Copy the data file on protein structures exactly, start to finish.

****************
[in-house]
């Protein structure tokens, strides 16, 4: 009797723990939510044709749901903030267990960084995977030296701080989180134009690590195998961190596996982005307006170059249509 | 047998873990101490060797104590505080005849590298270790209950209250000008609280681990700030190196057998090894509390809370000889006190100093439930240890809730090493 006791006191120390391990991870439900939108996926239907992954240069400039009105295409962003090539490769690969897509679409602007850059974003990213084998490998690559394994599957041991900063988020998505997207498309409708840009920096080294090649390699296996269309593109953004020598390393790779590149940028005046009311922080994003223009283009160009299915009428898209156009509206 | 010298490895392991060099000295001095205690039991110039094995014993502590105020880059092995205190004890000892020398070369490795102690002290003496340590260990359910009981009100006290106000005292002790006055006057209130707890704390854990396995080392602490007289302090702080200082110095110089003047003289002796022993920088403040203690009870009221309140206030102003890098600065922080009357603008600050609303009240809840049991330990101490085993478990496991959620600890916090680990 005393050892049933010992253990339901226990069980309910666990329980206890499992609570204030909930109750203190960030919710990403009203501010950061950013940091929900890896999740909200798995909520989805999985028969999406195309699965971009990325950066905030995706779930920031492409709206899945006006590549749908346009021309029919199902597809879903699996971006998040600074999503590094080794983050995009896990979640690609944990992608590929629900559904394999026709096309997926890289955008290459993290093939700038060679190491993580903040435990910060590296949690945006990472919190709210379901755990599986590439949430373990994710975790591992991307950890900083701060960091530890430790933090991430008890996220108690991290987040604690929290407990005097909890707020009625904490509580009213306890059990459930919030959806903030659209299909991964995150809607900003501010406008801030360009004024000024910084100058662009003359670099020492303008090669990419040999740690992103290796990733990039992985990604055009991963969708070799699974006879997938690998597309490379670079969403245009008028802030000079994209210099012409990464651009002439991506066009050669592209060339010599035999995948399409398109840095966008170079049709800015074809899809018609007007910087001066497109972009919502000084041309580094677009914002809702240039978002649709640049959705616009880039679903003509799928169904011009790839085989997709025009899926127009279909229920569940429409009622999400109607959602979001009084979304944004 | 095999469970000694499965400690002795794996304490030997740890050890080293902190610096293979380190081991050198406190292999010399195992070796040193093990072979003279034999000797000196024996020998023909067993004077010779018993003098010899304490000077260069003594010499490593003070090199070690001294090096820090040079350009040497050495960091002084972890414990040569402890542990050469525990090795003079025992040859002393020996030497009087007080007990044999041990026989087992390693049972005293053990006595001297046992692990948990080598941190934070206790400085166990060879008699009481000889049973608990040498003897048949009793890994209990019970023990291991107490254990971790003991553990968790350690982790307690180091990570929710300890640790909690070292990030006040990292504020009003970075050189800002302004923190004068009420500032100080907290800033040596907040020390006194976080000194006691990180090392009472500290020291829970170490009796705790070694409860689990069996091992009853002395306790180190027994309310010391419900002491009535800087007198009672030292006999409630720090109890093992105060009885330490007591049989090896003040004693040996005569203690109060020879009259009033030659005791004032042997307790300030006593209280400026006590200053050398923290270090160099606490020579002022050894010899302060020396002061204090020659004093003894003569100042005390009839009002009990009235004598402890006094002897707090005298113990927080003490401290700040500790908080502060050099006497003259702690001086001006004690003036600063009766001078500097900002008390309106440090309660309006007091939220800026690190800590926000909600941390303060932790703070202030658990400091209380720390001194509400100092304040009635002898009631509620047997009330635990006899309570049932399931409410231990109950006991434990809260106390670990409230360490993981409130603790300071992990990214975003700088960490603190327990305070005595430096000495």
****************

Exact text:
[in-house]
């Protein structure tokens, strides 16, 4: 009797723990939510044709749901903030267990960084995977030296701080989180134009690590195998961190596996982005307006170059249509 | 047998873990101490060797104590505080005849590298270790209950209250000008609280681990700030190196057998090894509390809370000889006190100093439930240890809730090493 006791006191120390391990991870439900939108996926239907992954240069400039009105295409962003090539490769690969897509679409602007850059974003990213084998490998690559394994599957041991900063988020998505997207498309409708840009920096080294090649390699296996269309593109953004020598390393790779590149940028005046009311922080994003223009283009160009299915009428898209156009509206 | 010298490895392991060099000295001095205690039991110039094995014993502590105020880059092995205190004890000892020398070369490795102690002290003496340590260990359910009981009100006290106000005292002790006055006057209130707890704390854990396995080392602490007289302090702080200082110095110089003047003289002796022993920088403040203690009870009221309140206030102003890098600065922080009357603008600050609303009240809840049991330990101490085993478990496991959620600890916090680990 005393050892049933010992253990339901226990069980309910666990329980206890499992609570204030909930109750203190960030919710990403009203501010950061950013940091929900890896999740909200798995909520989805999985028969999406195309699965971009990325950066905030995706779930920031492409709206899945006006590549749908346009021309029919199902597809879903699996971006998040600074999503590094080794983050995009896990979640690609944990992608590929629900559904394999026709096309997926890289955008290459993290093939700038060679190491993580903040435990910060590296949690945006990472919190709210379901755990599986590439949430373990994710975790591992991307950890900083701060960091530890430790933090991430008890996220108690991290987040604690929290407990005097909890707020009625904490509580009213306890059990459930919030959806903030659209299909991964995150809607900003501010406008801030360009004024000024910084100058662009003359670099020492303008090669990419040999740690992103290796990733990039992985990604055009991963969708070799699974006879997938690998597309490379670079969403245009008028802030000079994209210099012409990464651009002439991506066009050669592209060339010599035999995948399409398109840095966008170079049709800015074809899809018609007007910087001066497109972009919502000084041309580094677009914002809702240039978002649709640049959705616009880039679903003509799928169904011009790839085989997709025009899926127009279909229920569940429409009622999400109607959602979001009084979304944004 | 095999469970000694499965400690002795794996304490030997740890050890080293902190610096293979380190081991050198406190292999010399195992070796040193093990072979003279034999000797000196024996020998023909067993004077010779018993003098010899304490000077260069003594010499490593003070090199070690001294090096820090040079350009040497050495960091002084972890414990040569402890542990050469525990090795003079025992040859002393020996030497009087007080007990044999041990026989087992390693049972005293053990006595001297046992692990948990080598941190934070206790400085166990060879008699009481000889049973608990040498003897048949009793890994209990019970023990291991107490254990971790003991553990968790350690982790307690180091990570929710300890640790909690070292990030006040990292504020009003970075050189800002302004923190004068009420500032100080907290800033040596907040020390006194976080000194006691990180090392009472500290020291829970170490009796705790070694409860689990069996091992009853002395306790180190027994309310010391419900002491009535800087007198009672030292006999409630720090109890093992105060009885330490007591049989090896003040004693040996005569203690109060020879009259009033030659005791004032042997307790300030006593209280400026006590200053050398923290270090160099606490020579002022050894010899302060020396002061204090020659004093003894003569100042005390009839009002009990009235004598402890006094002897707090005298113990927080003490401290700040500790908080502060050099006497003259702690001086001006004690003036600063009766001078500097900002008390309106440090309660309006007091939220800026690190800590926000909600941390303060932790703070202030658990400091209380720390001194509400100092304040009635002898009631509620047997009330635990006899309570049932399931409410231990109950006991434990809260106390670990409230360490993981409130603790300071992990990214975003700088960490603190327990305070005595430096000495």